It will be exciting to see their racing rivalry being reignited on the X Prix series. I'm certainly hoping to see both racing the Odyssey 21 E-SUVs themselves in future seasons.
Bringing great excitement to the first season as a participating driver is Jenson Button – who enters the series as both a team owner and driver. Also participating are rally legends Carlos Sainz and Sebastien Loeb. Participating female racers include Williams F1 development driver and W Series Champion Jamie Chadwick, as well as Italian-Canarian rally and off-road race driver Christine Giampaoli Zonca (aka Christine GZ) and X Games medalist Sara Price.
This groundbreaking series is definitely one to watch.
* All images and videos have been provided by Extreme E.Write comment (0 Comments)
"If you want to do something, if you want to be a writer, you've got to write. If you want to be a filmmaker, you have to make films." - Spike Lee, during a talk delivered in San Francisco on June 8, 1996.
These words may seem entirely intuitive and straightforward, but it's funny how we can often lose sight of the truth of this statement.Write comment (0 Comments)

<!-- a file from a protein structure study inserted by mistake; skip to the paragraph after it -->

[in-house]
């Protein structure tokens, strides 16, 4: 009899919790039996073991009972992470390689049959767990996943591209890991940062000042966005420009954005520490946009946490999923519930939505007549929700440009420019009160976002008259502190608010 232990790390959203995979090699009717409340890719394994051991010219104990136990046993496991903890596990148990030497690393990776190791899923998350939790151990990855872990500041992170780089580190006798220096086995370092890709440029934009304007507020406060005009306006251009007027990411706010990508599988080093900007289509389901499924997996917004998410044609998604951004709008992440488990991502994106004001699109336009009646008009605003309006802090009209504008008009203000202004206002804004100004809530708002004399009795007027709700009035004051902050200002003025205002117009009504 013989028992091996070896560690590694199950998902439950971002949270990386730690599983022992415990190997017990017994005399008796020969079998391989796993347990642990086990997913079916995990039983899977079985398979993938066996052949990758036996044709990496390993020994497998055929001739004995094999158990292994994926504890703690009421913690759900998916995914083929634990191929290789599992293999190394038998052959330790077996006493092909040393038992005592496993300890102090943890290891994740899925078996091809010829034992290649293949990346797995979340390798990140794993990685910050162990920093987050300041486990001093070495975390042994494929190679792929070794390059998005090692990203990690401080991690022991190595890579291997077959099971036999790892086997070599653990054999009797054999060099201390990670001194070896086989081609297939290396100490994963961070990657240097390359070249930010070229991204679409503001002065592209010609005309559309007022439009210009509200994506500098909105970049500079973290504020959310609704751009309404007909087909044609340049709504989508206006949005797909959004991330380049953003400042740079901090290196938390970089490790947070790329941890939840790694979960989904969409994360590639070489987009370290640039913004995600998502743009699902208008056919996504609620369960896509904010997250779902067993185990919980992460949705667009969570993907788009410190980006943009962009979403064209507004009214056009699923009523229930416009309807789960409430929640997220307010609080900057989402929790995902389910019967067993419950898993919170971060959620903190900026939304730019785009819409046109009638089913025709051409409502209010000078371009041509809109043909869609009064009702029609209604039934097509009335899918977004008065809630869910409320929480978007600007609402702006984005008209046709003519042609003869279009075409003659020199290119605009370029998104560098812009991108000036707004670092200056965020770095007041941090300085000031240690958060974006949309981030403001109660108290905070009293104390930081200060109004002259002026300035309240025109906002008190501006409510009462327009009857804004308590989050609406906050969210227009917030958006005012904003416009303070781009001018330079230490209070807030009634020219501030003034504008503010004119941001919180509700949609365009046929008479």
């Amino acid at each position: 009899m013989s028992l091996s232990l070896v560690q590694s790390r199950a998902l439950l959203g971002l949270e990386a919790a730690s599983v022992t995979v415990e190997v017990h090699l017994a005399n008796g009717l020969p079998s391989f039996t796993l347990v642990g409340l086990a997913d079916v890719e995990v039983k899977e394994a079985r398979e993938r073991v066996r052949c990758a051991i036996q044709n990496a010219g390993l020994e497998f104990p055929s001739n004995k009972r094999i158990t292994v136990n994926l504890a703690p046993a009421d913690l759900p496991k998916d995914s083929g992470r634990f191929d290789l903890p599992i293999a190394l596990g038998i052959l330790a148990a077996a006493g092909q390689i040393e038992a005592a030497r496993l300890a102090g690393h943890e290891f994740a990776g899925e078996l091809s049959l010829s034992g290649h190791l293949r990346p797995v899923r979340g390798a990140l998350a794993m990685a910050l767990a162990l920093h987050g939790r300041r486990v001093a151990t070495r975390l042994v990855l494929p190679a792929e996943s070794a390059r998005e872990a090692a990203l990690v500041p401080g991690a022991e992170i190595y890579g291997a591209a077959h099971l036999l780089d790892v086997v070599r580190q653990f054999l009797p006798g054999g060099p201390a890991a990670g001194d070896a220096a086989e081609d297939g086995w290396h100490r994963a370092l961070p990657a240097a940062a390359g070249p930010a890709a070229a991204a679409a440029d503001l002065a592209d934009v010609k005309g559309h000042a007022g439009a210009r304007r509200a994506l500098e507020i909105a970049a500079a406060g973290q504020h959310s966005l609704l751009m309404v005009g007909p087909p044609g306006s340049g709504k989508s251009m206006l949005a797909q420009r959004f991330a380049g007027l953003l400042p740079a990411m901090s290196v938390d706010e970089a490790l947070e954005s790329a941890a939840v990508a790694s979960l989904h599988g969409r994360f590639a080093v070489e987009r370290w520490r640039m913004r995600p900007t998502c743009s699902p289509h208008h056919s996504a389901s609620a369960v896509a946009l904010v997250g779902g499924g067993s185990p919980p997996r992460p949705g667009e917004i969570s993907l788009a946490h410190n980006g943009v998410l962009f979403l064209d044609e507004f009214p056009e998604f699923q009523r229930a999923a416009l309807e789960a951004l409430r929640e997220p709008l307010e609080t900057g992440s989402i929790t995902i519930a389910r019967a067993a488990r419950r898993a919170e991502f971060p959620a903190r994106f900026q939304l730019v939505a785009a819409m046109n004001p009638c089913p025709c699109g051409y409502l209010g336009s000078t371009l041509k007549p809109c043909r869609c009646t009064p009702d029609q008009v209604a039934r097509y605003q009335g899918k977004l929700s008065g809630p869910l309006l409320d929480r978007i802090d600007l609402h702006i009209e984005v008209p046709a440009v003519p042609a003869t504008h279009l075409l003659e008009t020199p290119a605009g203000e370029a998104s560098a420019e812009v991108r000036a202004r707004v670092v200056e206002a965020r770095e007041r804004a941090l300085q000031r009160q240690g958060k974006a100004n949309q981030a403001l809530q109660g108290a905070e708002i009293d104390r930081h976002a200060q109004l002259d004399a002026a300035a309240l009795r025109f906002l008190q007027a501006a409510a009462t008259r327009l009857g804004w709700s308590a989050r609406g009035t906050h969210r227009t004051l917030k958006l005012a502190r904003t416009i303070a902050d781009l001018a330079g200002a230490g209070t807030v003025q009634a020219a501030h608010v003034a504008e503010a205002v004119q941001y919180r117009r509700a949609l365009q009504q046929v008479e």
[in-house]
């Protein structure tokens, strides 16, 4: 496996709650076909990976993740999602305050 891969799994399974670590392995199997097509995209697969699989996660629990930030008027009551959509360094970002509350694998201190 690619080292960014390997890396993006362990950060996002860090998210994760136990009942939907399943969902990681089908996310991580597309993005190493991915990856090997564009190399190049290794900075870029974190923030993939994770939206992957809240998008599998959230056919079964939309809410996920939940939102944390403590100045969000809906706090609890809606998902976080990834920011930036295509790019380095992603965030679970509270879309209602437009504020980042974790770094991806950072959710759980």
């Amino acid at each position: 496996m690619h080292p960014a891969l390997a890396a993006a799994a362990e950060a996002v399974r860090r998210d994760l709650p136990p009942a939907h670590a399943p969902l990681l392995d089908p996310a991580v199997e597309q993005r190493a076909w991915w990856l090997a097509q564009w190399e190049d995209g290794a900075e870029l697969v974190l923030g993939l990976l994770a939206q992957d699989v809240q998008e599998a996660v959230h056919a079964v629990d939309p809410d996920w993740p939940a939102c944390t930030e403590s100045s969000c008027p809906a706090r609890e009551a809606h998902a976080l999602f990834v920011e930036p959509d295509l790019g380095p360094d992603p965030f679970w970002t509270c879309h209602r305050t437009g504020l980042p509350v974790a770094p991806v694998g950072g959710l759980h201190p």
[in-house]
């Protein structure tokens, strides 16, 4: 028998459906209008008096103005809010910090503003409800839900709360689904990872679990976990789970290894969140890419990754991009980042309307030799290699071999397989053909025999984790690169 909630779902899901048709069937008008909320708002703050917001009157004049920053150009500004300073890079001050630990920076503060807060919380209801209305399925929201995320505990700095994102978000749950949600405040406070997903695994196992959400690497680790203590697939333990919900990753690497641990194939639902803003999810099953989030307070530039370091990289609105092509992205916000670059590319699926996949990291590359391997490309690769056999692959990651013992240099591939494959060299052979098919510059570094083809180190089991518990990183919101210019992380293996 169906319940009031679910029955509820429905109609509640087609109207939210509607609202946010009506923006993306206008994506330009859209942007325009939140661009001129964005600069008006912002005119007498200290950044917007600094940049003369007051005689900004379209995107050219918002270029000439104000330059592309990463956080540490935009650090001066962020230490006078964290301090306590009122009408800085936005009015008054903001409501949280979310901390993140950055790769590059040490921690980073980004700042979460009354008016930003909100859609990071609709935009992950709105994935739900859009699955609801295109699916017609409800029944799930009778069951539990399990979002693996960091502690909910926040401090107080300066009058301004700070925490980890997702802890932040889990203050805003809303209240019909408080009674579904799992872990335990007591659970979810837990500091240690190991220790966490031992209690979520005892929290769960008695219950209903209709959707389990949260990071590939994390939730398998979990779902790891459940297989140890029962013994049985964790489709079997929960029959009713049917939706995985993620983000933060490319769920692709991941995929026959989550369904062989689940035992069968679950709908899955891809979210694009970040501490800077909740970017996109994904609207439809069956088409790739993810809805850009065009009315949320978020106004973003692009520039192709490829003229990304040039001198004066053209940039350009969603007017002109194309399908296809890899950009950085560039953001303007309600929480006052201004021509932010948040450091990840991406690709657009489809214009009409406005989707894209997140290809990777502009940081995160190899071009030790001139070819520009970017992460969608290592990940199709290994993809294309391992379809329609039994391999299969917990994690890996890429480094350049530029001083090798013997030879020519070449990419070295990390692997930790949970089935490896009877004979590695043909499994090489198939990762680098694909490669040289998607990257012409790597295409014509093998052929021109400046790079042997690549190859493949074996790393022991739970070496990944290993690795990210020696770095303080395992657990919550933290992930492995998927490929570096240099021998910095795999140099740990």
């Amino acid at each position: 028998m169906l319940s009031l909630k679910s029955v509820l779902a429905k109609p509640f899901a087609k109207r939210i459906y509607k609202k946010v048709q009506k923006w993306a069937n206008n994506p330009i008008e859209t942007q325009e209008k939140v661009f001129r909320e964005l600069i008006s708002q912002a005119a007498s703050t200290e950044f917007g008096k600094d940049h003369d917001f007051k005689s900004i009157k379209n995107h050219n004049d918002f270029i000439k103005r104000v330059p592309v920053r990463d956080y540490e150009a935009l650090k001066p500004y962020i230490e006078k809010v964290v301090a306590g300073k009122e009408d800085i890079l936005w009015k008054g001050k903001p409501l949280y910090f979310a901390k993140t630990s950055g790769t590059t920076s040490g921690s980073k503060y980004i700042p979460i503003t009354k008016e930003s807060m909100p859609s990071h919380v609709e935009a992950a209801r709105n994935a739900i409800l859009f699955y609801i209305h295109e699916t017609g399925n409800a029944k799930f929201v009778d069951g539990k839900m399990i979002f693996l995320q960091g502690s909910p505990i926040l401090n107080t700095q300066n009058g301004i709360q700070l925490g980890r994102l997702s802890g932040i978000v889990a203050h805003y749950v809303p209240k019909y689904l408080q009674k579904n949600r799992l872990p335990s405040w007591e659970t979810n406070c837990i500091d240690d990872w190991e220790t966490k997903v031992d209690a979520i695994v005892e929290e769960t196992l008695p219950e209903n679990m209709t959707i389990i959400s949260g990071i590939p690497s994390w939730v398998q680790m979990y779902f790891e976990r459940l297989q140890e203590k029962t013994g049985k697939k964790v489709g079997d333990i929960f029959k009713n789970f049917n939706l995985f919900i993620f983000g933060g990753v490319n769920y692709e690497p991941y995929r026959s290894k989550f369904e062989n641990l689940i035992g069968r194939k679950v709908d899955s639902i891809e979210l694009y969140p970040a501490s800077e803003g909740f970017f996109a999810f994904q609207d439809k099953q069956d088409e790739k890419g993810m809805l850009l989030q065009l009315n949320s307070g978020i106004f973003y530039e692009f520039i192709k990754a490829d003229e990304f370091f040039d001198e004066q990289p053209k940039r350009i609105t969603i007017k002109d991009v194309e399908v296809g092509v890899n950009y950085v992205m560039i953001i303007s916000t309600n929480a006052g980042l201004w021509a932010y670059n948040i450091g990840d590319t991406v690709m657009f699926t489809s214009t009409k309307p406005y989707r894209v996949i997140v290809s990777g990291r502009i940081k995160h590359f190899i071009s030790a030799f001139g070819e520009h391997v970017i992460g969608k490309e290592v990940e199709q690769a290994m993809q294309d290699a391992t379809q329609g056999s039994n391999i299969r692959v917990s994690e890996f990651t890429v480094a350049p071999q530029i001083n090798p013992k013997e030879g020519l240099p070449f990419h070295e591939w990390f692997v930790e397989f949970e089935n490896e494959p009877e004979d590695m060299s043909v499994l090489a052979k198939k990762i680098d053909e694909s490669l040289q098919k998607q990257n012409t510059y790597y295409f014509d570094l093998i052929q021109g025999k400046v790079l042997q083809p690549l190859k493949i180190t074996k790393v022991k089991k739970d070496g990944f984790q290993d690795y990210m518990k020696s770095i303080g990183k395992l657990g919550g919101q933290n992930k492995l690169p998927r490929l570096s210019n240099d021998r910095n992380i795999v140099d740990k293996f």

Julia Cosgrove is the award-winning Vice President and Editor-in-Chief at AFAR Media, based in San Francisco, which publishes the influential travel magazine AFAR and website. Born in New York and raised in Berkeley, she now lives in Oakland, California – where she's been sheltering in place since the pandemic.Write comment (0 Comments)
Ever since moving to Saudi Arabia, I've wanted to visit the enigmatic flower men living in the southern provinces of the country and extending into Yemen. They're the descendants of ancient Tihama and Asir tribes dating back two millennia who are known for wearing colourful and distinctive flower garlands on their heads. They also sport an ornate traditional curved dagger, called the jambiya, over a colourful and multi-patterned wrap-around male skirt known as a futa.Write comment (2 Comments)